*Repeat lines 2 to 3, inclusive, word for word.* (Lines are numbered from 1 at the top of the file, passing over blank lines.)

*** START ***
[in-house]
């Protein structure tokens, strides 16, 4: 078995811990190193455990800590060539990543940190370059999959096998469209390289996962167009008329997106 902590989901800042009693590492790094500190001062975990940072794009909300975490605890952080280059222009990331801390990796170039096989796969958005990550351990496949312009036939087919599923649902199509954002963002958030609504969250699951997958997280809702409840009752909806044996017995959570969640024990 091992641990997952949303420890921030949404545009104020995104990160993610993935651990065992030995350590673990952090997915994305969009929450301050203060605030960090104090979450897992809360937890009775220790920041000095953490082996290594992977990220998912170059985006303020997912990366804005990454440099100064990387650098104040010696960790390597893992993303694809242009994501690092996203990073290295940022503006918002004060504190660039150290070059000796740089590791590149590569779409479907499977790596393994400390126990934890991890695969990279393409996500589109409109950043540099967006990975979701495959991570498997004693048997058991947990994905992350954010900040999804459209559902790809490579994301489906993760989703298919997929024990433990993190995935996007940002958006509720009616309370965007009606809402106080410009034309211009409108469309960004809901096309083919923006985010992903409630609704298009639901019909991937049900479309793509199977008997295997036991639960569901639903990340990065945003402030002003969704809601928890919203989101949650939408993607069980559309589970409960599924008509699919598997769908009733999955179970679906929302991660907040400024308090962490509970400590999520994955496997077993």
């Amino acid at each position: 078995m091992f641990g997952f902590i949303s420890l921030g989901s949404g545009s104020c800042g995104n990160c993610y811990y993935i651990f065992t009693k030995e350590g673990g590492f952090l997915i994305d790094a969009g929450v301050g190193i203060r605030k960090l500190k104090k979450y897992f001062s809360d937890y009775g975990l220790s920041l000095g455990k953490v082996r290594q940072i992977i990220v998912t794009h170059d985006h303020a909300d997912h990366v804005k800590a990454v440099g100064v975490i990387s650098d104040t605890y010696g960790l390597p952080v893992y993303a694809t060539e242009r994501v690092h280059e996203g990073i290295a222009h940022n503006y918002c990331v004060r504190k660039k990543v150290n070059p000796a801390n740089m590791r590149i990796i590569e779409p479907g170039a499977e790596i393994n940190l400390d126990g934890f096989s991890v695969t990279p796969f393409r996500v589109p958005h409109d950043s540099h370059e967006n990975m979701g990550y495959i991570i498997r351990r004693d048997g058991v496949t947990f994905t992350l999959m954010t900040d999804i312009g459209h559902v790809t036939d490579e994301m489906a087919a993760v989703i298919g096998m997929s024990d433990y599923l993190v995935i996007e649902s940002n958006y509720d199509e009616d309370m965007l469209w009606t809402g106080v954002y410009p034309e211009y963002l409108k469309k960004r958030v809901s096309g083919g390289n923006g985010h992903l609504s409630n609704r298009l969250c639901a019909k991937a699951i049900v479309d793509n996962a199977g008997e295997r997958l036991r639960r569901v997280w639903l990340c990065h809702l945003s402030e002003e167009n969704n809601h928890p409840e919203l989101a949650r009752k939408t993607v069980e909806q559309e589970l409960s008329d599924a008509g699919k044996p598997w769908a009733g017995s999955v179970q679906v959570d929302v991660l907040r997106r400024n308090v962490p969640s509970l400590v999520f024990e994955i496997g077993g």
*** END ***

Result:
């Protein structure tokens, strides 16, 4: 078995811990190193455990800590060539990543940190370059999959096998469209390289996962167009008329997106 902590989901800042009693590492790094500190001062975990940072794009909300975490605890952080280059222009990331801390990796170039096989796969958005990550351990496949312009036939087919599923649902199509954002963002958030609504969250699951997958997280809702409840009752909806044996017995959570969640024990 091992641990997952949303420890921030949404545009104020995104990160993610993935651990065992030995350590673990952090997915994305969009929450301050203060605030960090104090979450897992809360937890009775220790920041000095953490082996290594992977990220998912170059985006303020997912990366804005990454440099100064990387650098104040010696960790390597893992993303694809242009994501690092996203990073290295940022503006918002004060504190660039150290070059000796740089590791590149590569779409479907499977790596393994400390126990934890991890695969990279393409996500589109409109950043540099967006990975979701495959991570498997004693048997058991947990994905992350954010900040999804459209559902790809490579994301489906993760989703298919997929024990433990993190995935996007940002958006509720009616309370965007009606809402106080410009034309211009409108469309960004809901096309083919923006985010992903409630609704298009639901019909991937049900479309793509199977008997295997036991639960569901639903990340990065945003402030002003969704809601928890919203989101949650939408993607069980559309589970409960599924008509699919598997769908009733999955179970679906929302991660907040400024308090962490509970400590999520994955496997077993």
């Amino acid at each position: 078995m091992f641990g997952f902590i949303s420890l921030g989901s949404g545009s104020c800042g995104n990160c993610y811990y993935i651990f065992t009693k030995e350590g673990g590492f952090l997915i994305d790094a969009g929450v301050g190193i203060r605030k960090l500190k104090k979450y897992f001062s809360d937890y009775g975990l220790s920041l000095g455990k953490v082996r290594q940072i992977i990220v998912t794009h170059d985006h303020a909300d997912h990366v804005k800590a990454v440099g100064v975490i990387s650098d104040t605890y010696g960790l390597p952080v893992y993303a694809t060539e242009r994501v690092h280059e996203g990073i290295a222009h940022n503006y918002c990331v004060r504190k660039k990543v150290n070059p000796a801390n740089m590791r590149i990796i590569e779409p479907g170039a499977e790596i393994n940190l400390d126990g934890f096989s991890v695969t990279p796969f393409r996500v589109p958005h409109d950043s540099h370059e967006n990975m979701g990550y495959i991570i498997r351990r004693d048997g058991v496949t947990f994905t992350l999959m954010t900040d999804i312009g459209h559902v790809t036939d490579e994301m489906a087919a993760v989703i298919g096998m997929s024990d433990y599923l993190v995935i996007e649902s940002n958006y509720d199509e009616d309370m965007l469209w009606t809402g106080v954002y410009p034309e211009y963002l409108k469309k960004r958030v809901s096309g083919g390289n923006g985010h992903l609504s409630n609704r298009l969250c639901a019909k991937a699951i049900v479309d793509n996962a199977g008997e295997r997958l036991r639960r569901v997280w639903l990340c990065h809702l945003s402030e002003e167009n969704n809601h928890p409840e919203l989101a949650r009752k939408t993607v069980e909806q559309e589970l409960s008329d599924a008509g699919k044996p598997w769908a009733g017995s999955v179970q679906v959570d929302v991660l907040r997106r400024n308090v962490p969640s509970l400590v999520f024990e994955i496997g077993g």